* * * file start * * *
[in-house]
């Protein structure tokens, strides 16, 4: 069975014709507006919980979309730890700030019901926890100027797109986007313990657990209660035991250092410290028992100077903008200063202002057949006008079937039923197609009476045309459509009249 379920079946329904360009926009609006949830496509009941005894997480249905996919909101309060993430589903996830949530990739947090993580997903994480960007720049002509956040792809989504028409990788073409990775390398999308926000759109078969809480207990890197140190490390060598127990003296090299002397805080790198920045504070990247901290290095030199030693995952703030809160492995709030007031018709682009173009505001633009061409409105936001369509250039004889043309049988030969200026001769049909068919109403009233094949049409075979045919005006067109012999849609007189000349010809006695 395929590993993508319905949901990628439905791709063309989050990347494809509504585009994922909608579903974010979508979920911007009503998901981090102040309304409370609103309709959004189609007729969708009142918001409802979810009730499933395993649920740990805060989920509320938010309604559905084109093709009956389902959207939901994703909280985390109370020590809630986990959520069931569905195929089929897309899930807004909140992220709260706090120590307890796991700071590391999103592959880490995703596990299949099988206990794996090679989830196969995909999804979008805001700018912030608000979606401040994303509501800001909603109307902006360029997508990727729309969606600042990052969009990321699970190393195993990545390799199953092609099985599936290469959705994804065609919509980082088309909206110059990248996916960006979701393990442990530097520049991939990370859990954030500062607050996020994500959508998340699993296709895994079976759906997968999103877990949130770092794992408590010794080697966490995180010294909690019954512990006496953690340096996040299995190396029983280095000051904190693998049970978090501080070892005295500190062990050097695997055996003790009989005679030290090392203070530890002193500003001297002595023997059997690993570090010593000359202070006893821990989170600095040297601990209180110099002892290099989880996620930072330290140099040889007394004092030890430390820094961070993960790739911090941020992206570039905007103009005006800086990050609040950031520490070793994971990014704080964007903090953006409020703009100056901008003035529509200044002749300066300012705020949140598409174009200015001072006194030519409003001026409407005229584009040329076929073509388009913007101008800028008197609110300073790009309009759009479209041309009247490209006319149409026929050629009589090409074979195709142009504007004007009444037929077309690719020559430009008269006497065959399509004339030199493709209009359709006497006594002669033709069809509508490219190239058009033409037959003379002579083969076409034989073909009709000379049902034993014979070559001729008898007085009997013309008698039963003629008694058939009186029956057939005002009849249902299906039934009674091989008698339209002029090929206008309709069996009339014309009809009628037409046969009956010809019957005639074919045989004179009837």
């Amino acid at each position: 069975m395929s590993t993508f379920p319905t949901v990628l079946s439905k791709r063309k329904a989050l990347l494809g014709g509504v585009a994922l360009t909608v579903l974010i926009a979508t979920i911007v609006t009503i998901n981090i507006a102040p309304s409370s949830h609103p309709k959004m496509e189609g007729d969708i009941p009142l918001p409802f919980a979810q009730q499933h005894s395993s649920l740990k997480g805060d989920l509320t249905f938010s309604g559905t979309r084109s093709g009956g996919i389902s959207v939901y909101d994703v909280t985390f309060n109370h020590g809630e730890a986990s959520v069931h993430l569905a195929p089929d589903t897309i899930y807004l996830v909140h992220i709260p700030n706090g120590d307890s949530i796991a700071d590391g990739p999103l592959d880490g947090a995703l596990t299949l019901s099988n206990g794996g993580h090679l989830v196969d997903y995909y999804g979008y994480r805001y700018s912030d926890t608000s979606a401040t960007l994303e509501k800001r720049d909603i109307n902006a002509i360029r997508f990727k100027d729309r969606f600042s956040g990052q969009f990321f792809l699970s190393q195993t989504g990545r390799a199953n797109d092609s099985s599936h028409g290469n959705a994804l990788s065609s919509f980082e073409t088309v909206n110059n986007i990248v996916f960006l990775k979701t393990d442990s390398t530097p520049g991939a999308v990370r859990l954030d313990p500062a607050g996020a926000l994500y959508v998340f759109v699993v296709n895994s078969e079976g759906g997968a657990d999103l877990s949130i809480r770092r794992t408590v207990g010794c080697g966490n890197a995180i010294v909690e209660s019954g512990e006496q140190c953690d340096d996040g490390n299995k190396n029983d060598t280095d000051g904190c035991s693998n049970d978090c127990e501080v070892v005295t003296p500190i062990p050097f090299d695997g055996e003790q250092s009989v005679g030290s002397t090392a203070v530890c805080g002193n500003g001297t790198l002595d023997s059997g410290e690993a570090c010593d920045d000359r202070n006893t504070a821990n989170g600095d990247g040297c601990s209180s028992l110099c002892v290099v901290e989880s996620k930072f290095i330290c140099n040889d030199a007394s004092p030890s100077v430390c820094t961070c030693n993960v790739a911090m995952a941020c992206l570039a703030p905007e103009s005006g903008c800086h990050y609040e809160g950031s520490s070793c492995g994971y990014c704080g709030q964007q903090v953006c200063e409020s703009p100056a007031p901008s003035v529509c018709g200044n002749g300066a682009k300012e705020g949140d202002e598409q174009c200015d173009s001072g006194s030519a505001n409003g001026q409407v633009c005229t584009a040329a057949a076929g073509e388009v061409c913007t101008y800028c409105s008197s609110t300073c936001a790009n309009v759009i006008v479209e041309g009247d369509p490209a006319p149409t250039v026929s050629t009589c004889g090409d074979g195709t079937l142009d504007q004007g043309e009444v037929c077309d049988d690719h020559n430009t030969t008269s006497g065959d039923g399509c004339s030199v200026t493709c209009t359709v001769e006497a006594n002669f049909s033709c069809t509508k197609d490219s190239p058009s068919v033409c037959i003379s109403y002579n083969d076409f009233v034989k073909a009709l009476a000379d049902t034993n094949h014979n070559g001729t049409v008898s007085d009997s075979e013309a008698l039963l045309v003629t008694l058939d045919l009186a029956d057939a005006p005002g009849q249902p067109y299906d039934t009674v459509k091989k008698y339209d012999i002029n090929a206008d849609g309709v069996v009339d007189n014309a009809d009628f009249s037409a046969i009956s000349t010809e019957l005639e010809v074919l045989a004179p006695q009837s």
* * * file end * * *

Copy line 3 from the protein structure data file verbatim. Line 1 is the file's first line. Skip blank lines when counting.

């Amino acid at each position: 069975m395929s590993t993508f379920p319905t949901v990628l079946s439905k791709r063309k329904a989050l990347l494809g014709g509504v585009a994922l360009t909608v579903l974010i926009a979508t979920i911007v609006t009503i998901n981090i507006a102040p309304s409370s949830h609103p309709k959004m496509e189609g007729d969708i009941p009142l918001p409802f919980a979810q009730q499933h005894s395993s649920l740990k997480g805060d989920l509320t249905f938010s309604g559905t979309r084109s093709g009956g996919i389902s959207v939901y909101d994703v909280t985390f309060n109370h020590g809630e730890a986990s959520v069931h993430l569905a195929p089929d589903t897309i899930y807004l996830v909140h992220i709260p700030n706090g120590d307890s949530i796991a700071d590391g990739p999103l592959d880490g947090a995703l596990t299949l019901s099988n206990g794996g993580h090679l989830v196969d997903y995909y999804g979008y994480r805001y700018s912030d926890t608000s979606a401040t960007l994303e509501k800001r720049d909603i109307n902006a002509i360029r997508f990727k100027d729309r969606f600042s956040g990052q969009f990321f792809l699970s190393q195993t989504g990545r390799a199953n797109d092609s099985s599936h028409g290469n959705a994804l990788s065609s919509f980082e073409t088309v909206n110059n986007i990248v996916f960006l990775k979701t393990d442990s390398t530097p520049g991939a999308v990370r859990l954030d313990p500062a607050g996020a926000l994500y959508v998340f759109v699993v296709n895994s078969e079976g759906g997968a657990d999103l877990s949130i809480r770092r794992t408590v207990g010794c080697g966490n890197a995180i010294v909690e209660s019954g512990e006496q140190c953690d340096d996040g490390n299995k190396n029983d060598t280095d000051g904190c035991s693998n049970d978090c127990e501080v070892v005295t003296p500190i062990p050097f090299d695997g055996e003790q250092s009989v005679g030290s002397t090392a203070v530890c805080g002193n500003g001297t790198l002595d023997s059997g410290e690993a570090c010593d920045d000359r202070n006893t504070a821990n989170g600095d990247g040297c601990s209180s028992l110099c002892v290099v901290e989880s996620k930072f290095i330290c140099n040889d030199a007394s004092p030890s100077v430390c820094t961070c030693n993960v790739a911090m995952a941020c992206l570039a703030p905007e103009s005006g903008c800086h990050y609040e809160g950031s520490s070793c492995g994971y990014c704080g709030q964007q903090v953006c200063e409020s703009p100056a007031p901008s003035v529509c018709g200044n002749g300066a682009k300012e705020g949140d202002e598409q174009c200015d173009s001072g006194s030519a505001n409003g001026q409407v633009c005229t584009a040329a057949a076929g073509e388009v061409c913007t101008y800028c409105s008197s609110t300073c936001a790009n309009v759009i006008v479209e041309g009247d369509p490209a006319p149409t250039v026929s050629t009589c004889g090409d074979g195709t079937l142009d504007q004007g043309e009444v037929c077309d049988d690719h020559n430009t030969t008269s006497g065959d039923g399509c004339s030199v200026t493709c209009t359709v001769e006497a006594n002669f049909s033709c069809t509508k197609d490219s190239p058009s068919v033409c037959i003379s109403y002579n083969d076409f009233v034989k073909a009709l009476a000379d049902t034993n094949h014979n070559g001729t049409v008898s007085d009997s075979e013309a008698l039963l045309v003629t008694l058939d045919l009186a029956d057939a005006p005002g009849q249902p067109y299906d039934t009674v459509k091989k008698y339209d012999i002029n090929a206008d849609g309709v069996v009339d007189n014309a009809d009628f009249s037409a046969i009956s000349t010809e019957l005639e010809v074919l045989a004179p006695q009837s």